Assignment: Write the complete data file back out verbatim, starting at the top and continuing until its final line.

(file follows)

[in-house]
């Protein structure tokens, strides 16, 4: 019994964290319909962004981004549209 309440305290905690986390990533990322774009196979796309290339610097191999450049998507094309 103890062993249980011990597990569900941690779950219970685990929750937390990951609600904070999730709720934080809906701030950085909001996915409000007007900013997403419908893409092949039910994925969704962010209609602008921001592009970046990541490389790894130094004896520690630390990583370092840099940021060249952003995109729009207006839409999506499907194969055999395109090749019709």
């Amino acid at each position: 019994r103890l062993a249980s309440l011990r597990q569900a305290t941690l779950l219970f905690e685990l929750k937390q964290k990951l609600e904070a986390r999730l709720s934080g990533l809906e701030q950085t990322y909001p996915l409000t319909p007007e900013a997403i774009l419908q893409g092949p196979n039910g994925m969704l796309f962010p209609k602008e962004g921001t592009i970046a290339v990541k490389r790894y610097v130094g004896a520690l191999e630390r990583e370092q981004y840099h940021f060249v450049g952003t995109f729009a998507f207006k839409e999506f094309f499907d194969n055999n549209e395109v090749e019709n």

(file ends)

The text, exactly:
[in-house]
């Protein structure tokens, strides 16, 4: 019994964290319909962004981004549209 309440305290905690986390990533990322774009196979796309290339610097191999450049998507094309 103890062993249980011990597990569900941690779950219970685990929750937390990951609600904070999730709720934080809906701030950085909001996915409000007007900013997403419908893409092949039910994925969704962010209609602008921001592009970046990541490389790894130094004896520690630390990583370092840099940021060249952003995109729009207006839409999506499907194969055999395109090749019709």
């Amino acid at each position: 019994r103890l062993a249980s309440l011990r597990q569900a305290t941690l779950l219970f905690e685990l929750k937390q964290k990951l609600e904070a986390r999730l709720s934080g990533l809906e701030q950085t990322y909001p996915l409000t319909p007007e900013a997403i774009l419908q893409g092949p196979n039910g994925m969704l796309f962010p209609k602008e962004g921001t592009i970046a290339v990541k490389r790894y610097v130094g004896a520690l191999e630390r990583e370092q981004y840099h940021f060249v450049g952003t995109f729009a998507f207006k839409e999506f094309f499907d194969n055999n549209e395109v090749e019709n």